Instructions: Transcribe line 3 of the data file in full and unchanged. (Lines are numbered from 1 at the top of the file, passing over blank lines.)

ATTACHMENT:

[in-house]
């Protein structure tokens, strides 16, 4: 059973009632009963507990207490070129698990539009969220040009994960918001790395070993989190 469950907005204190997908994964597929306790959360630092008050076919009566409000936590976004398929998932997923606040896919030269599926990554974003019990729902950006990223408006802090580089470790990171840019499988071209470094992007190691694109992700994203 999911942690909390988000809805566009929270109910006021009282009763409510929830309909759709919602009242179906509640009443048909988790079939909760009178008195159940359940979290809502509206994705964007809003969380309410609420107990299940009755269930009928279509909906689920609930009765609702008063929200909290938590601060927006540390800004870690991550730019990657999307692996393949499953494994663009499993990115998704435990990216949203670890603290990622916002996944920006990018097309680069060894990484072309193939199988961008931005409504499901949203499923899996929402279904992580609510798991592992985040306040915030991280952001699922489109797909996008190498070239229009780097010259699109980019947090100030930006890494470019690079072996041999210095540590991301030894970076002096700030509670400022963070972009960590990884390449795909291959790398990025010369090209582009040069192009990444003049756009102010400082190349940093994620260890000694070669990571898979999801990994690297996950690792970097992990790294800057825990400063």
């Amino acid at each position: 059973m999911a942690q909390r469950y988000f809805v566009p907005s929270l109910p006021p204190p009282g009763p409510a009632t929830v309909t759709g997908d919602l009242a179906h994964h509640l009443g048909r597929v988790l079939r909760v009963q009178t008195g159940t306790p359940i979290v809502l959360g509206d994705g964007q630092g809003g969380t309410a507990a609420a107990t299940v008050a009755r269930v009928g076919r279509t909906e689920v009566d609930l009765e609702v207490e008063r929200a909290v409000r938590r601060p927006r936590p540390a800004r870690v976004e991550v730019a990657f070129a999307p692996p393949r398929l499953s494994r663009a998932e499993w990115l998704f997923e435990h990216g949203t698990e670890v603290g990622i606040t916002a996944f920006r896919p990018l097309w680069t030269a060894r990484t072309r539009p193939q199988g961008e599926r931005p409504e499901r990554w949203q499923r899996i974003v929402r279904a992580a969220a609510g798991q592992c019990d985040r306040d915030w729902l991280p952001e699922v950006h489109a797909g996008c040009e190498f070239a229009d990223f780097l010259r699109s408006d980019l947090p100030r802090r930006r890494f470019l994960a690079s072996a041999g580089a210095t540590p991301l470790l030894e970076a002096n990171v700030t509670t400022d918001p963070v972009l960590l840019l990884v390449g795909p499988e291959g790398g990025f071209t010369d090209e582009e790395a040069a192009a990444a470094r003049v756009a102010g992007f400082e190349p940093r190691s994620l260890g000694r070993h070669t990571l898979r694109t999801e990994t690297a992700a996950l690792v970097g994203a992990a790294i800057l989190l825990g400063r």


């Amino acid at each position: 059973m999911a942690q909390r469950y988000f809805v566009p907005s929270l109910p006021p204190p009282g009763p409510a009632t929830v309909t759709g997908d919602l009242a179906h994964h509640l009443g048909r597929v988790l079939r909760v009963q009178t008195g159940t306790p359940i979290v809502l959360g509206d994705g964007q630092g809003g969380t309410a507990a609420a107990t299940v008050a009755r269930v009928g076919r279509t909906e689920v009566d609930l009765e609702v207490e008063r929200a909290v409000r938590r601060p927006r936590p540390a800004r870690v976004e991550v730019a990657f070129a999307p692996p393949r398929l499953s494994r663009a998932e499993w990115l998704f997923e435990h990216g949203t698990e670890v603290g990622i606040t916002a996944f920006r896919p990018l097309w680069t030269a060894r990484t072309r539009p193939q199988g961008e599926r931005p409504e499901r990554w949203q499923r899996i974003v929402r279904a992580a969220a609510g798991q592992c019990d985040r306040d915030w729902l991280p952001e699922v950006h489109a797909g996008c040009e190498f070239a229009d990223f780097l010259r699109s408006d980019l947090p100030r802090r930006r890494f470019l994960a690079s072996a041999g580089a210095t540590p991301l470790l030894e970076a002096n990171v700030t509670t400022d918001p963070v972009l960590l840019l990884v390449g795909p499988e291959g790398g990025f071209t010369d090209e582009e790395a040069a192009a990444a470094r003049v756009a102010g992007f400082e190349p940093r190691s994620l260890g000694r070993h070669t990571l898979r694109t999801e990994t690297a992700a996950l690792v970097g994203a992990a790294i800057l989190l825990g400063r």